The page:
|History||West of the Colorado School of Mines, on the east face of Mount Zion, is the emblem "M" for the name of the school. The "M" was designed by Joe O'Byrne in 1905 in such a manner as to be distrortion free from all angles. Doing that was the basis of a thesis in Descriptive Geometry. The outline was staked out by W.S. Brown, class of 1910. On May 16, 1908, at 7:30 A.M., virtually the entire student body and faculty started their climb of Mount Zion to create the "M". Because of a lack of roads the necessary materials such as cement, water, and white wash were transported up by burros. By mid-afternoon, the "M" was a reality. It remained unlighted on a permanent basis until 1932, but in 1931 the school was able to borrow 350 light bulbs from Colorado Central Power Company, a DC generator and wire from the Physics Department, and a tractor for power from the State Industrial School to light the "M" for two nights during home coming weekend. In 1932, at a cost of $12,000, the letter was provided with permanent lighting. At the time, at 104 feet by 107 feet, it became the world's largest electrically lighted letter. The power to the 400 bulbs was transmitted from Brooks Field via a 4600 foot, 2300 volt line that was carried on 17 poles. In 1948 a timer was added making the lighting of the emblem automatic.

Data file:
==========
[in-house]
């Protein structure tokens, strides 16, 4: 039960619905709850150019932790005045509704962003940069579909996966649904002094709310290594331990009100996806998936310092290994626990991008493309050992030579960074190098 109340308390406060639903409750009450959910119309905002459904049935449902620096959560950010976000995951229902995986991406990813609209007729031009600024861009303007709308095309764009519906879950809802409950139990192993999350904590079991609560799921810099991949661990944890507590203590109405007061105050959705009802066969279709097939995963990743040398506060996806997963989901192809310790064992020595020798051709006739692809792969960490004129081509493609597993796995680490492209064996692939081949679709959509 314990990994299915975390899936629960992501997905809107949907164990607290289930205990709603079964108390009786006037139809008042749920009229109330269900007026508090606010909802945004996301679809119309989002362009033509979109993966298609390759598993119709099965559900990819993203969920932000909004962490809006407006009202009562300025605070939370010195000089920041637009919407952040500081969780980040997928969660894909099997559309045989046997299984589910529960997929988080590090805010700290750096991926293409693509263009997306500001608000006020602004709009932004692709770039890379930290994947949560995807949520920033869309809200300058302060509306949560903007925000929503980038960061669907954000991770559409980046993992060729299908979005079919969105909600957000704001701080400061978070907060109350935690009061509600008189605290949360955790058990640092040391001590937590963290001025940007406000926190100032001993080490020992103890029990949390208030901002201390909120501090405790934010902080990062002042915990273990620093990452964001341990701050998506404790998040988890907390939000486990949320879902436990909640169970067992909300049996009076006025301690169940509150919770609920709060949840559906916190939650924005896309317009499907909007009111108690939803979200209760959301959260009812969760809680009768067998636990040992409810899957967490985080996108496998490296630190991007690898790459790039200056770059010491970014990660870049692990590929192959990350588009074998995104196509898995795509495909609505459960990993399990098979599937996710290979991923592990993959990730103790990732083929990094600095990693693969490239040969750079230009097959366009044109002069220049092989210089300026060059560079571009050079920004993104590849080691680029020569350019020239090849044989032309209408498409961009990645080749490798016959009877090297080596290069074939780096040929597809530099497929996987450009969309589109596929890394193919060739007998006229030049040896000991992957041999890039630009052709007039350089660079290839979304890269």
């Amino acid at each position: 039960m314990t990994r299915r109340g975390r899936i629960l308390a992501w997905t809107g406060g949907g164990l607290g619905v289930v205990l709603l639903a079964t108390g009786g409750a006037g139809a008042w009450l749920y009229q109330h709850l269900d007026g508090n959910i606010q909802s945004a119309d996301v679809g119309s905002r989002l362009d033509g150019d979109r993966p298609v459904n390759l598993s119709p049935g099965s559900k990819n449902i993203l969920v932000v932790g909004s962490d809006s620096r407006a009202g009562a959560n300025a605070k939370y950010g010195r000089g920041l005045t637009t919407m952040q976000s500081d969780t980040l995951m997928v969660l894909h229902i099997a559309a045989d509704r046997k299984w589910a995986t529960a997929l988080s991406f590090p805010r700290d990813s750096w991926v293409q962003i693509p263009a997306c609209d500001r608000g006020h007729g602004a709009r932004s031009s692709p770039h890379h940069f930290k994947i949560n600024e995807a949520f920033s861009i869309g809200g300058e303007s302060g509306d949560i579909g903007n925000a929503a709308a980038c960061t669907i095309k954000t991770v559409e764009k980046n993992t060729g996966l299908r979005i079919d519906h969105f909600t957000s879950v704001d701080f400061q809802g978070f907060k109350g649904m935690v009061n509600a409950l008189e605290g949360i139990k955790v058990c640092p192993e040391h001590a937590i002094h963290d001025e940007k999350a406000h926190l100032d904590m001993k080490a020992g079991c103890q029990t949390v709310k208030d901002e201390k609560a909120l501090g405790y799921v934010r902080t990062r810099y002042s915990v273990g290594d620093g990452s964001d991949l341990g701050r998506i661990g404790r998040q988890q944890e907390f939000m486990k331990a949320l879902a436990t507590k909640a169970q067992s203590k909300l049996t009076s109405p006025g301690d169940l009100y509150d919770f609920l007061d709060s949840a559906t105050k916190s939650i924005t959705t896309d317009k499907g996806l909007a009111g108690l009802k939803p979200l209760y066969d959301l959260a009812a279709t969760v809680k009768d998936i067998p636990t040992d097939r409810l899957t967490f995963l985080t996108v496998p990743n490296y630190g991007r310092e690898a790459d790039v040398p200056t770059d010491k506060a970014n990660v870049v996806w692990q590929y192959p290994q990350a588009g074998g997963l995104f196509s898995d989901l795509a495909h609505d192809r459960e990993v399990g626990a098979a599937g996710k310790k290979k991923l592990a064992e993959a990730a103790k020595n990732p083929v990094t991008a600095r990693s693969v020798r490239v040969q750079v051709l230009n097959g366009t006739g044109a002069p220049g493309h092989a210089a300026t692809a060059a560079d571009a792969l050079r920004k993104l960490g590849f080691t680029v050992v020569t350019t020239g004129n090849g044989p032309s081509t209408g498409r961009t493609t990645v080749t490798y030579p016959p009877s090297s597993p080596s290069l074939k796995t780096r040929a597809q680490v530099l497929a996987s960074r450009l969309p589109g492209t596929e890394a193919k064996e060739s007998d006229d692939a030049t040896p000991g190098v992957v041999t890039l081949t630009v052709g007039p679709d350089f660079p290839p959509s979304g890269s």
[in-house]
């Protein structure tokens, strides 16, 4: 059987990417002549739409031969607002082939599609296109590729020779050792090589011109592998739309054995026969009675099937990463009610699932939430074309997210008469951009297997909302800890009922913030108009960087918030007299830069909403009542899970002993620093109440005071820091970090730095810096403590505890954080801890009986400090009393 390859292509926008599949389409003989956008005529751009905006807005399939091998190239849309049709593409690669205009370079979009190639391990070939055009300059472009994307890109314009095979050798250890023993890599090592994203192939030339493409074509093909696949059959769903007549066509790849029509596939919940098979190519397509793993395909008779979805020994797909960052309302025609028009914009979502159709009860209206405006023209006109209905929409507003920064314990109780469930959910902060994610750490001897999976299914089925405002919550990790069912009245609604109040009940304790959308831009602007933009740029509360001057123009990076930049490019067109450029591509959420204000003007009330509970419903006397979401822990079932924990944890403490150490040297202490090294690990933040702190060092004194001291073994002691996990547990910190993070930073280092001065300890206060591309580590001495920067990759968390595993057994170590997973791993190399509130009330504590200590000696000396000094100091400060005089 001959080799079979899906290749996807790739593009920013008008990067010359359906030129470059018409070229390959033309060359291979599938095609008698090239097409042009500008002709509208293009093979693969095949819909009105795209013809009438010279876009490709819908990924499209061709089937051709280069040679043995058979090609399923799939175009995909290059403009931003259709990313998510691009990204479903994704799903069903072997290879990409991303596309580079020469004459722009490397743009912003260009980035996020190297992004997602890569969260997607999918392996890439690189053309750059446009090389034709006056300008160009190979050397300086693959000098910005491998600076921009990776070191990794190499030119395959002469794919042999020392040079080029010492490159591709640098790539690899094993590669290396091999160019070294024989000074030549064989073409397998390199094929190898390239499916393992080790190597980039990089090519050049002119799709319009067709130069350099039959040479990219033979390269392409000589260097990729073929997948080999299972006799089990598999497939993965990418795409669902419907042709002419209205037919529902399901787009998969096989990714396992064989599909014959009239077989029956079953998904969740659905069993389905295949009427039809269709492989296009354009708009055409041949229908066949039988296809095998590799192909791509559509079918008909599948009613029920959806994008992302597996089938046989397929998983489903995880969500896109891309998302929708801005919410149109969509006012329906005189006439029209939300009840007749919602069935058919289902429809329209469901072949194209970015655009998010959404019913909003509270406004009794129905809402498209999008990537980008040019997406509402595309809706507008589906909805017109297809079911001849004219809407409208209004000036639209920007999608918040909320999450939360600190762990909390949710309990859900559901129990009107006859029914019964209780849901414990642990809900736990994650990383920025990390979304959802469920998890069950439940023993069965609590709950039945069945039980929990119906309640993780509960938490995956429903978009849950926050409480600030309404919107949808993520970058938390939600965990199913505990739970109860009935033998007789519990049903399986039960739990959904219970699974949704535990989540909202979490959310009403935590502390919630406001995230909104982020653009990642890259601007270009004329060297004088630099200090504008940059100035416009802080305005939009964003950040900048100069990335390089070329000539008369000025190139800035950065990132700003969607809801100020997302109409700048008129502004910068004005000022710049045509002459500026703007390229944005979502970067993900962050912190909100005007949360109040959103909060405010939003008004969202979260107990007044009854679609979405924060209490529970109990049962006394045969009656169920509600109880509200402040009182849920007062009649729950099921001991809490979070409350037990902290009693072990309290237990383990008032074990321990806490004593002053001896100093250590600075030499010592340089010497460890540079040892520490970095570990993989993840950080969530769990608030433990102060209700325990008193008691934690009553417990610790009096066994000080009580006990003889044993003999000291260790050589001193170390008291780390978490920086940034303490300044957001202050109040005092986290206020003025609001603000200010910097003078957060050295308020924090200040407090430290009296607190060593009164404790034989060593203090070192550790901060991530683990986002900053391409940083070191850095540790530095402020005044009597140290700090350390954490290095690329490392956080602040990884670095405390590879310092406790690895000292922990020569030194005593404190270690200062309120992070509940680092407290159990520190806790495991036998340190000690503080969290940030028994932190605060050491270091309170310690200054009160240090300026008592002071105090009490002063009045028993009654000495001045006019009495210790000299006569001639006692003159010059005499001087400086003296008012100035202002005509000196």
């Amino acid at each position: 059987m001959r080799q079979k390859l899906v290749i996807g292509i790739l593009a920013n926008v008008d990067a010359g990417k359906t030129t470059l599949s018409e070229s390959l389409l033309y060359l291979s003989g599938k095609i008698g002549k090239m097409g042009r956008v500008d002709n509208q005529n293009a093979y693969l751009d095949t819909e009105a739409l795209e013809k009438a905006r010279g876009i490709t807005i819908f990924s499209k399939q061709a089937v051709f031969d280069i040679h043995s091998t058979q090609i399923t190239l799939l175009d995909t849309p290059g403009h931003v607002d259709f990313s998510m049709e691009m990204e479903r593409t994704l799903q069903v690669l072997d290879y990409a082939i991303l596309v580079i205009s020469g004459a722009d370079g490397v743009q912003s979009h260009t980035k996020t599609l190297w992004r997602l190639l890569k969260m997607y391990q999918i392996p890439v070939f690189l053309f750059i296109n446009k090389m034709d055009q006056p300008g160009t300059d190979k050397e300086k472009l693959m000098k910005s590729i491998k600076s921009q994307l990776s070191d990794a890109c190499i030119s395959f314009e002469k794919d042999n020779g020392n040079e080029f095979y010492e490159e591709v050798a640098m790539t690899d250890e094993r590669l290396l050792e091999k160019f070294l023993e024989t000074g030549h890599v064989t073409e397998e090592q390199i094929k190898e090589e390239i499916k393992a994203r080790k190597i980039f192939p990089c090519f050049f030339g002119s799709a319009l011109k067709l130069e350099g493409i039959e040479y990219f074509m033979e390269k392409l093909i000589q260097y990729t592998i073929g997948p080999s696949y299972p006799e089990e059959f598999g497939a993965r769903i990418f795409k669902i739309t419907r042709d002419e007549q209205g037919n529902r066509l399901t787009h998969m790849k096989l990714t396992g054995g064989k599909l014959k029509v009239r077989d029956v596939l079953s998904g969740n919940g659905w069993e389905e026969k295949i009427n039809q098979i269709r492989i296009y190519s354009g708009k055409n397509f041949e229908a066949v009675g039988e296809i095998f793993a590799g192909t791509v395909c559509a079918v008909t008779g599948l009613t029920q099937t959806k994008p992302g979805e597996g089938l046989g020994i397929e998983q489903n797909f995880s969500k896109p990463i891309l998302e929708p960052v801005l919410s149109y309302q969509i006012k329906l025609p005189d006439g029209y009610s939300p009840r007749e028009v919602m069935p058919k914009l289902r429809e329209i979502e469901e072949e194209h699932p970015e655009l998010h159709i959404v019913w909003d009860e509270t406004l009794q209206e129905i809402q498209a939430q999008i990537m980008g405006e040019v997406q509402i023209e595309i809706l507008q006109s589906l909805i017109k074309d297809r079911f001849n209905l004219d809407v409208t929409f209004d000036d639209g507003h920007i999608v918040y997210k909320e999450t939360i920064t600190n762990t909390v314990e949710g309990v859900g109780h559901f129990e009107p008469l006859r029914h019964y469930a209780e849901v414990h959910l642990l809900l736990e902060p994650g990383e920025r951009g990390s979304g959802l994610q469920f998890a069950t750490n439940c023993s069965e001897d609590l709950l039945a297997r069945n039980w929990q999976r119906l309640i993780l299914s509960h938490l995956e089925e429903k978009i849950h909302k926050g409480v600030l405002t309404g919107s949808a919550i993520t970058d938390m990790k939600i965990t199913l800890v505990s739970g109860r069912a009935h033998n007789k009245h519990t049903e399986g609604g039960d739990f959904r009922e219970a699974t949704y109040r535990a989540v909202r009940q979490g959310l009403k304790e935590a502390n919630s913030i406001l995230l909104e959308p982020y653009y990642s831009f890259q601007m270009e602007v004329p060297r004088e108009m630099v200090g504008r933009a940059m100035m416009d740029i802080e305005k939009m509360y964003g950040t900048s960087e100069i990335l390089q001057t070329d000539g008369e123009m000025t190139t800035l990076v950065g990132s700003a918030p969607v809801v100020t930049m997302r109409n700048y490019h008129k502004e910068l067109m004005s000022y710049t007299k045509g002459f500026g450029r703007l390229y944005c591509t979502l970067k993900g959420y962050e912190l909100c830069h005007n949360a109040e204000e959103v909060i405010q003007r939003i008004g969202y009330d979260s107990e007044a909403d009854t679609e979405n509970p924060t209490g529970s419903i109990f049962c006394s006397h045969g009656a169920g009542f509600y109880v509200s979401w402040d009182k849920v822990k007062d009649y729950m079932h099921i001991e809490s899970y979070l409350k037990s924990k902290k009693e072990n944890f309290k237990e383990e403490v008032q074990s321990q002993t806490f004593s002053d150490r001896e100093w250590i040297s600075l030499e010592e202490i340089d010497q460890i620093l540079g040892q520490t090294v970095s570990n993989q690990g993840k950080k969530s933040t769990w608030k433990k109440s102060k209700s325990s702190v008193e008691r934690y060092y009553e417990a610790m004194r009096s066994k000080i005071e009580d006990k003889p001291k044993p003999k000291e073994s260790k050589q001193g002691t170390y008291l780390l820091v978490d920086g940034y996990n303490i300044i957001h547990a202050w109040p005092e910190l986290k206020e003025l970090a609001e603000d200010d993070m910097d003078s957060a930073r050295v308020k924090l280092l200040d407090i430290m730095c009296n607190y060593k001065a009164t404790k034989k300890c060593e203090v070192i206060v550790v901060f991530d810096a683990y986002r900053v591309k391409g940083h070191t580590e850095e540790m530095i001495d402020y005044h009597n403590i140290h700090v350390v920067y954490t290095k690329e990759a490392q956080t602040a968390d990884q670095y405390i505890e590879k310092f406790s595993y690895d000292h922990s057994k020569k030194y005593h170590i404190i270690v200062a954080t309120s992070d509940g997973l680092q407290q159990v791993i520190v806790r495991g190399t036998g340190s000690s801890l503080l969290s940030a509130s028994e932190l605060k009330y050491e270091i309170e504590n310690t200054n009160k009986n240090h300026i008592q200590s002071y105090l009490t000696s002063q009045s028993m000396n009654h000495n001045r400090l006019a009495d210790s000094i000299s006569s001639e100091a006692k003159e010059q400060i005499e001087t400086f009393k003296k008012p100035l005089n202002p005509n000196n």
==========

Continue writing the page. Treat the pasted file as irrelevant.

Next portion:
The rocks making up the emblem are white washed every fall by the incoming freshmen class and again every spring by the outgoing senior class. Walking west on 15th Street affords a good view of the emblem.|